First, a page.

In his amended complaint, plaintiff alleges three separate violations of the First Amendment. First, plaintiff alleges that defendants "actively, and motivated by political animus, and in retaliation for [plaintiff's] actions in failing to 'go along' with [defendants'] unlawful activities, participated in concert in a selective and targeted harassment of [plaintiff]." Item 36, ¶ 66. Plaintiff alleges that he was targeted "solely because of his actual or perceived political beliefs and because of his actual or perceived support of and friendship with members of the former" County administration in violation of the First Amendment rights to free speech and political association. Id., ¶¶ 68, 71. As a second cause of action, plaintiff alleges that he was harassed because he spoke out against the unlawful treatment of employees at the Aurora facility and about the fraudulent and illegal activities of the individual defendants, in violation of the First Amendment right to free speech. Id., ¶¶ 75, 79, 81. Finally, as a third cause of action, plaintiff alleges that he was subjected to harassment because his wife spoke out against the unlawful treatment of employees at the Aurora facility and the activities of the individual defendants, in violation of his First Amendment right of freedom of association. Id., ¶¶ 85 - 90.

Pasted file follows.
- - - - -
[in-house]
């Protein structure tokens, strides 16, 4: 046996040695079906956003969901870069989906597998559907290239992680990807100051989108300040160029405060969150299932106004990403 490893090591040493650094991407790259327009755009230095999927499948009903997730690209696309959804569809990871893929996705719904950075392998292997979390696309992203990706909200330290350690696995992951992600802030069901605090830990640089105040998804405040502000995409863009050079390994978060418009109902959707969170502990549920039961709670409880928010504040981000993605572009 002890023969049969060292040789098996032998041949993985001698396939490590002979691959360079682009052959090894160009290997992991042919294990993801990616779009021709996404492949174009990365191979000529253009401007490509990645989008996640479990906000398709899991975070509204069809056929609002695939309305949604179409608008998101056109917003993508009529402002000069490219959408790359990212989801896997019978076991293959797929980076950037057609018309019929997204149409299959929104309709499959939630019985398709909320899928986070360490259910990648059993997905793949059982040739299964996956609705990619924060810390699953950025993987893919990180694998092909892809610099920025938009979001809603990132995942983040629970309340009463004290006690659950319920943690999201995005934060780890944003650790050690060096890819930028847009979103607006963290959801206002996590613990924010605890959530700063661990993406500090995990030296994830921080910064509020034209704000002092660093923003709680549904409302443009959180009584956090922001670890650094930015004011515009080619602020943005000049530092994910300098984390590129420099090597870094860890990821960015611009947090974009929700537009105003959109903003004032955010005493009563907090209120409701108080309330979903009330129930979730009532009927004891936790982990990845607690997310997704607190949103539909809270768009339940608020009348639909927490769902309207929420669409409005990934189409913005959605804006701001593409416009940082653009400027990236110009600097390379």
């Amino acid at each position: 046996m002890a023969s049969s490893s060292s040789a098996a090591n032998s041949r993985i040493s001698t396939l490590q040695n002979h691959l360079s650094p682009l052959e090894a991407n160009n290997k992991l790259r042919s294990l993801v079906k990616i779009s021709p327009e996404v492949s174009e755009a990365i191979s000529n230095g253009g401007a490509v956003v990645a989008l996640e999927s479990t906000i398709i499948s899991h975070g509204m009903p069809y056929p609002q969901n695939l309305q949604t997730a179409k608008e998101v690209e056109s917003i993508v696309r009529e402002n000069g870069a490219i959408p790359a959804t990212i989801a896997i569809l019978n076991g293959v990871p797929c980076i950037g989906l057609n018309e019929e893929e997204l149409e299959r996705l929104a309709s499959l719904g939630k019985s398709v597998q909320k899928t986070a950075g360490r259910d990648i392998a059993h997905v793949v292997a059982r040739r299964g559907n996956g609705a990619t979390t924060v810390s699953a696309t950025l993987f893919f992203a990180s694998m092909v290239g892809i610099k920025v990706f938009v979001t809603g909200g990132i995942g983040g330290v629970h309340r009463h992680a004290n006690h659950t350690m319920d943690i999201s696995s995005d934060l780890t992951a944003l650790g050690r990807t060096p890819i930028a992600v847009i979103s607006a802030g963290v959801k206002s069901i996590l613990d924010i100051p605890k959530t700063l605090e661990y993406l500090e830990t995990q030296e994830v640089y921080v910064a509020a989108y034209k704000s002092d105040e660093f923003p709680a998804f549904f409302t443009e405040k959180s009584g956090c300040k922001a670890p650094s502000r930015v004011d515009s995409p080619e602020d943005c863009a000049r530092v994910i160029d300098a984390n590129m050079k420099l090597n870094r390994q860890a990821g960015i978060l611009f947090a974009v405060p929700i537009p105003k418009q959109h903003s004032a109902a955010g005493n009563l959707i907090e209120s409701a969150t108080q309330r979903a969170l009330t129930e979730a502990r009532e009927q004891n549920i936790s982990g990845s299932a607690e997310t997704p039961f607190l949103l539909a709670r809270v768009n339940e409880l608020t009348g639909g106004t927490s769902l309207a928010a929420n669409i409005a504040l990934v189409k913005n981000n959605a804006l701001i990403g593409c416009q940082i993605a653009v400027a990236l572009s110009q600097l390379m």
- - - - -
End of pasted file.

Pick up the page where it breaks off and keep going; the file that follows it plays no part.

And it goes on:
In considering a motion to dismiss for failure to state a claim, the court must accept the allegations in the complaint as true and draw all reasonable inferences in favor of the non-moving party. See Burnette v. Carothers, 192 F.3d 52, 56 (2d Cir. 1999), cert. denied, 531 U.S. 1052 (2000). Dismissal is appropriate only if it appears beyond doubt that the plaintiff can prove no set of facts in support of his claim which would entitle him to relief. Conley v. ...